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E. M. Forster: Howards End
19. CHAPTER XIX
If one wanted to show a foreigner England, perhaps the wisest course would be to take him to the final section of the Purbeck Hills, and stand him on their summit, a few miles to the east of Corfe. Then system after system of our island would roll together under his feet. Beneath him is the valley of the Frome, and all the wild lands that come tossing down from Dorchester, black and gold, to mirror their gorse in the expanses of Poole. The valley of the Stour is beyond, unaccountable stream, dirty at Blandford, pure at Wimborne--the Stour, sliding out of fat fields, to marry the Avon beneath the tower of Christ church. The valley of the Avon--invisible, but far to the north the trained eye may see Clearbury Ring that guards it, and the imagination may leap beyond that on to Salisbury Plain itself, and beyond the Plain to all the glorious downs of Central England. Nor is Suburbia absent. Bournemouth's ignoble coast cowers to the right, heralding the pine-trees that mean, for all their beauty, red houses, and the Stock Exchange, and extend to the gates of London itself. So tremendous is the City's trail! But the cliffs of Freshwater it shall never touch, and the island will guard the Island's purity till the end of time. Seen from the west the Wight is beautiful beyond all laws of beauty. It is as if a fragment of England floated forward to greet the foreigner--chalk of our chalk, turf of our turf, epitome of what will follow. And behind the fragment lies Southampton, hostess to the nations, and Portsmouth, a latent fire, and all around it, with double and treble collision of tides, swirls the sea. How many villages appear in this view! How many castles! How many churches, vanished or triumphant! How many ships, railways, and roads! What incredible variety of men working beneath that lucent sky to what final end! The reason fails, like a wave on the Swanage beach; the imagination swells, spreads, and deepens, until it becomes geographic and encircles England.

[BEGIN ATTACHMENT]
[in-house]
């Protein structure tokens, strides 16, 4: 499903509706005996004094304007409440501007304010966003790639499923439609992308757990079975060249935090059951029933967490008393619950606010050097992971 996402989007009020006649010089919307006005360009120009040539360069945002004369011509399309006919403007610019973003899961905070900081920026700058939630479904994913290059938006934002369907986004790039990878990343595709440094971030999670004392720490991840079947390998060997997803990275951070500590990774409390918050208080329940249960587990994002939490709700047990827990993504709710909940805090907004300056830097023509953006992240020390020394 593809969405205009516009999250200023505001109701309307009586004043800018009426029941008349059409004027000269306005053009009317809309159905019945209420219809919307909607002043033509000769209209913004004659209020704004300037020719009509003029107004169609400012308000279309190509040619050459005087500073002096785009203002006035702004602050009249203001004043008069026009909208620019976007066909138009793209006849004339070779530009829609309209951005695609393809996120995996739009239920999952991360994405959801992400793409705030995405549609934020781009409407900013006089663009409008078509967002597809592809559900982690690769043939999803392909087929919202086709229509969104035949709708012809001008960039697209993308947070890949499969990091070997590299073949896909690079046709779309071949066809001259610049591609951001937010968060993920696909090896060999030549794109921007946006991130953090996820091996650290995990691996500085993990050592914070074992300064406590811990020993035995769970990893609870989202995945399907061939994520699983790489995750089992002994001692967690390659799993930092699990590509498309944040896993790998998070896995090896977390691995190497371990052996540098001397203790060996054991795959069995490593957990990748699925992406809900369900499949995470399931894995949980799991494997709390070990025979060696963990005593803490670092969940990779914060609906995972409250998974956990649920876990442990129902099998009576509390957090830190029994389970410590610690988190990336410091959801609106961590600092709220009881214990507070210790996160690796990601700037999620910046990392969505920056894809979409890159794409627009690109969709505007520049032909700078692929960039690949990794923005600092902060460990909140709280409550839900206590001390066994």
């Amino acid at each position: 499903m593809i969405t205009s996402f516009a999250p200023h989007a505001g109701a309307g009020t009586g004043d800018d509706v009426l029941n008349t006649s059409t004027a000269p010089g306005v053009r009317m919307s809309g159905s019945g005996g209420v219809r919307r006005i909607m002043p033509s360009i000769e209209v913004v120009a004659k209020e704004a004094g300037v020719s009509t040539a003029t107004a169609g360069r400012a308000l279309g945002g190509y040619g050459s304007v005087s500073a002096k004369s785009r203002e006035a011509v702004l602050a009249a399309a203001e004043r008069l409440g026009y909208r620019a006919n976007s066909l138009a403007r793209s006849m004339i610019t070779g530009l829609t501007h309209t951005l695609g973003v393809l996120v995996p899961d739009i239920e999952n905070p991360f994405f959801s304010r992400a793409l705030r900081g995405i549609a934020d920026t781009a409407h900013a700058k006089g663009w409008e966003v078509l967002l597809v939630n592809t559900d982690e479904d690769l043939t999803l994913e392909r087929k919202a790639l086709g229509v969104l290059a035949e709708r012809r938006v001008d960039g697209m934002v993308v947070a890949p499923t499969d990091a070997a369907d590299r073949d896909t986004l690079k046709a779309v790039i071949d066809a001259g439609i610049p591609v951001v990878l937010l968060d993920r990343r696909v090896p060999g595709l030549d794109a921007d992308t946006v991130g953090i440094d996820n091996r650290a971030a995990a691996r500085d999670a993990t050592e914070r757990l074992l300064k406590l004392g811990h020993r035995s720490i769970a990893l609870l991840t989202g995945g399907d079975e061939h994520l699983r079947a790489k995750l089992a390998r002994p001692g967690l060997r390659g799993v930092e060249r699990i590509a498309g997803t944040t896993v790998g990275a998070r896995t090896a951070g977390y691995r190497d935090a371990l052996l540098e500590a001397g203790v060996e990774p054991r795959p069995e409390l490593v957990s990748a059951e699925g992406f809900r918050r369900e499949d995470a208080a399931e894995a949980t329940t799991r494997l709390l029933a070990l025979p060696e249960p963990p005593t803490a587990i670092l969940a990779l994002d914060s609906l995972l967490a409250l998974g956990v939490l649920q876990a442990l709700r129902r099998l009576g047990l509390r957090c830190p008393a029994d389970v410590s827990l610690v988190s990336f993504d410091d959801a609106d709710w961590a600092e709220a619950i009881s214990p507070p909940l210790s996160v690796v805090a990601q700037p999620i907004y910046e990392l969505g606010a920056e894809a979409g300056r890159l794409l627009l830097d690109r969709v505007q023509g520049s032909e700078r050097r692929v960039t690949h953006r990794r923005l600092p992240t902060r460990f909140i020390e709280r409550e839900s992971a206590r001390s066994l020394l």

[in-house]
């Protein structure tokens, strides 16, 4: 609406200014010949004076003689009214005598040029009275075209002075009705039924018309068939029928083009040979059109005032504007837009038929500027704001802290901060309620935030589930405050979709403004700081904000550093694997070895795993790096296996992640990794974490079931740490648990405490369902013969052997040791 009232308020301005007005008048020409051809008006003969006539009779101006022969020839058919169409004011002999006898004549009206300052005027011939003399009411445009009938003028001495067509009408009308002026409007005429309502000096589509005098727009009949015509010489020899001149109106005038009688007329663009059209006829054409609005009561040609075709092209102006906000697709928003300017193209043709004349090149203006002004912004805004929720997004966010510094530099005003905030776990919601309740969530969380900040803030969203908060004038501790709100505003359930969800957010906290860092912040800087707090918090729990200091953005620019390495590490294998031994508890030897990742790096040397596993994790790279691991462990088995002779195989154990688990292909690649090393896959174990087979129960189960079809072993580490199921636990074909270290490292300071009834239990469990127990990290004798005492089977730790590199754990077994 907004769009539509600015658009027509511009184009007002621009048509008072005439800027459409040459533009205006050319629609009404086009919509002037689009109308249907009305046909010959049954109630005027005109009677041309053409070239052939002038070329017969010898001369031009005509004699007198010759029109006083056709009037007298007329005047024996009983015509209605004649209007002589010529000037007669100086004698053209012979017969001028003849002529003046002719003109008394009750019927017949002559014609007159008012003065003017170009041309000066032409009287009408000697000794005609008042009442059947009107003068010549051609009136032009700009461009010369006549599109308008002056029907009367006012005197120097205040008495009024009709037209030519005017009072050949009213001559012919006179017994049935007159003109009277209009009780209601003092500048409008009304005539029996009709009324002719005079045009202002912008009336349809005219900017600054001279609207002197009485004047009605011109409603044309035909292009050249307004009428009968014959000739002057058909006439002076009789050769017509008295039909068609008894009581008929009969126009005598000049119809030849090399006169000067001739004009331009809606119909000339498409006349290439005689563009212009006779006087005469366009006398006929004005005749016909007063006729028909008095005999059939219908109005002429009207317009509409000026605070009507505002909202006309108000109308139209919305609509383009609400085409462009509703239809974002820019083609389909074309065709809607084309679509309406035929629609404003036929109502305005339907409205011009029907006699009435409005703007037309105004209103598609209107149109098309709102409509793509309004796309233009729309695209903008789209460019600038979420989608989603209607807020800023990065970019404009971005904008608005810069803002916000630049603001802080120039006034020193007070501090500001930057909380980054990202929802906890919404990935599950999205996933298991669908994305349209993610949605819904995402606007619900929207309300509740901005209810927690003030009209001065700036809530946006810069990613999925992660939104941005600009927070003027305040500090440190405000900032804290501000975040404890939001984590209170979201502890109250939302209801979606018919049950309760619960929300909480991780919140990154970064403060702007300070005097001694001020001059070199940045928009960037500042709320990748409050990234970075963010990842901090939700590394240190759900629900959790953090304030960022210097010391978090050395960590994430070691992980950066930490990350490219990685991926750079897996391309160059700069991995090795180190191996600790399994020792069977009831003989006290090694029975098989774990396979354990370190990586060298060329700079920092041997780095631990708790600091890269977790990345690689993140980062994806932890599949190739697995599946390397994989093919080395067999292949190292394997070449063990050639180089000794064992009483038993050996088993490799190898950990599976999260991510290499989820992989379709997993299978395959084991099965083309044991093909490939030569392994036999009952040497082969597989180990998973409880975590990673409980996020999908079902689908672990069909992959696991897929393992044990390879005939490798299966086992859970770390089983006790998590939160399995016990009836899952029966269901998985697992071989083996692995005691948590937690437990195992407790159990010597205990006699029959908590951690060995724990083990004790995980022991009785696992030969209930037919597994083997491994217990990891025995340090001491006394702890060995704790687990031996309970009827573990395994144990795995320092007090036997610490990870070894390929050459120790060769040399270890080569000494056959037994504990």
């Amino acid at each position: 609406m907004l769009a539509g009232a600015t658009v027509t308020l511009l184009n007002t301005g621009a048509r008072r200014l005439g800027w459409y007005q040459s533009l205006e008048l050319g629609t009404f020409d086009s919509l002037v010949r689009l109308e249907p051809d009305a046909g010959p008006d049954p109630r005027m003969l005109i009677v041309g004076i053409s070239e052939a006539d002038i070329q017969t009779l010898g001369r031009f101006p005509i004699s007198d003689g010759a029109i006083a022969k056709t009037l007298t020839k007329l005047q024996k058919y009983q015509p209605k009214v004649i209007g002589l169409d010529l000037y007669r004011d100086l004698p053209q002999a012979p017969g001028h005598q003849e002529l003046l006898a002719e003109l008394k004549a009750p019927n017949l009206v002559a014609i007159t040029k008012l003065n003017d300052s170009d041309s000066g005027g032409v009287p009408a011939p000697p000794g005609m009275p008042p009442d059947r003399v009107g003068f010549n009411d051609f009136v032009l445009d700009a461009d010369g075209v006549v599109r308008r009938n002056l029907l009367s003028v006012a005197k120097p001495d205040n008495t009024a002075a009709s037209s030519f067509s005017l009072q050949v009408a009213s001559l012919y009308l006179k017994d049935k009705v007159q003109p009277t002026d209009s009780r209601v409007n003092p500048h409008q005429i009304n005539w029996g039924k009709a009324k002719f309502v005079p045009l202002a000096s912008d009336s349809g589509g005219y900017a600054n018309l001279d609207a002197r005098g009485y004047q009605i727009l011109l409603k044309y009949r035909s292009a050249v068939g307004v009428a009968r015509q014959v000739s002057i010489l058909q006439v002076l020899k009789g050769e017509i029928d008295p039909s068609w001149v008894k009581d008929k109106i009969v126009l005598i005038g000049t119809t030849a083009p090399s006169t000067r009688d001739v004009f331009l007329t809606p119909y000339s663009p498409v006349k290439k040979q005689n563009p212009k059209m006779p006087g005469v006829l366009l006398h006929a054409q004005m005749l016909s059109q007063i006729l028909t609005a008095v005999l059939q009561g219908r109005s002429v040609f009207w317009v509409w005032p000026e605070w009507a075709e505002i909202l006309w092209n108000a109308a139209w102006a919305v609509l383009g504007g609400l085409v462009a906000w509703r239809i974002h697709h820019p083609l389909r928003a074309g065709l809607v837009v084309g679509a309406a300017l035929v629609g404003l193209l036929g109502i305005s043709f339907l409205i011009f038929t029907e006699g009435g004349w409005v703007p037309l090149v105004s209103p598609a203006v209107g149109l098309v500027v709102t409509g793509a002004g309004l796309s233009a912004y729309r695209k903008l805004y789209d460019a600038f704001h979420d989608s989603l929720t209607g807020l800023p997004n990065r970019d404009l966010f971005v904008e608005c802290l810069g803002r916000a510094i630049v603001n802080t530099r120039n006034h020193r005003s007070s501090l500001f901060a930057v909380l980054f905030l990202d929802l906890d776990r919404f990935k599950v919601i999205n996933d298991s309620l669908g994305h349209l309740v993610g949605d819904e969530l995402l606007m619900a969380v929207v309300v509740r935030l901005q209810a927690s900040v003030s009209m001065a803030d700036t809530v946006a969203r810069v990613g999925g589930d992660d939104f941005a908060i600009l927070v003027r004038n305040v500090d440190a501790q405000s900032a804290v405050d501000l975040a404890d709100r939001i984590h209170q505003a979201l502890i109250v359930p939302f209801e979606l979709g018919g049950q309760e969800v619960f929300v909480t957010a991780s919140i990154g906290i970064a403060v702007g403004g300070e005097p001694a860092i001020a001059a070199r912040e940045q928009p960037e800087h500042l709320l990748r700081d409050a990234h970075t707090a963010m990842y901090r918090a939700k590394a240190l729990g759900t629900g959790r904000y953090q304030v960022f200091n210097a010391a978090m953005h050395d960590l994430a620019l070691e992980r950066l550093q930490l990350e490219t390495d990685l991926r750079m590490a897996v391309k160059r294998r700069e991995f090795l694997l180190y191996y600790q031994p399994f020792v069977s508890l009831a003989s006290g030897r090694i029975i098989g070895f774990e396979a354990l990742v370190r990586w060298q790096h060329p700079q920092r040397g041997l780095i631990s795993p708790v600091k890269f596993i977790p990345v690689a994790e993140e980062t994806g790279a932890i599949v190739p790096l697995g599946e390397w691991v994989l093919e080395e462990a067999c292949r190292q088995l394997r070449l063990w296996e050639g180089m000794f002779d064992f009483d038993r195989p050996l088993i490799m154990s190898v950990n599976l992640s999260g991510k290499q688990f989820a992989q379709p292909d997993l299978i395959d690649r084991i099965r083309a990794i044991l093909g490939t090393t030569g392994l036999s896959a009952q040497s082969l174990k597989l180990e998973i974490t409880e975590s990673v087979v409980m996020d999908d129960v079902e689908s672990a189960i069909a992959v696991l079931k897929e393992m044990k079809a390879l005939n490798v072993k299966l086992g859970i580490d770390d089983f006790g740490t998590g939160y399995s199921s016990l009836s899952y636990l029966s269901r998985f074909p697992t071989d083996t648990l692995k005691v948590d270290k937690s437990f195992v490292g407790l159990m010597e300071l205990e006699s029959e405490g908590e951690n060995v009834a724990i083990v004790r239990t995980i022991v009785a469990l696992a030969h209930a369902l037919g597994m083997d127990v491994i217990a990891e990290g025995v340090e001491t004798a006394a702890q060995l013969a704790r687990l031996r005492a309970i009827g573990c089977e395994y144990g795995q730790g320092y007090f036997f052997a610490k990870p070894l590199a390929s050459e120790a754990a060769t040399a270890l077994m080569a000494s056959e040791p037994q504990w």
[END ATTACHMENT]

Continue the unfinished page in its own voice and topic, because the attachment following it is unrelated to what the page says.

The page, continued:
So Frieda Mosebach, now Frau Architect Liesecke, and mother to her husband's baby, was brought up to these heights to be impressed, and, after a prolonged gaze, she said that the hills were more swelling here than in Pomerania, which was true, but did not seem to Mrs. Munt apposite. Poole Harbour was dry, which led her to praise the absence of muddy foreshore at Friedrich Wilhelms Bad, Rugen, where beech-trees hang over the tideless Baltic, and cows may contemplate the brine. Rather unhealthy Mrs. Munt thought this would be, water being safer when it moved about.
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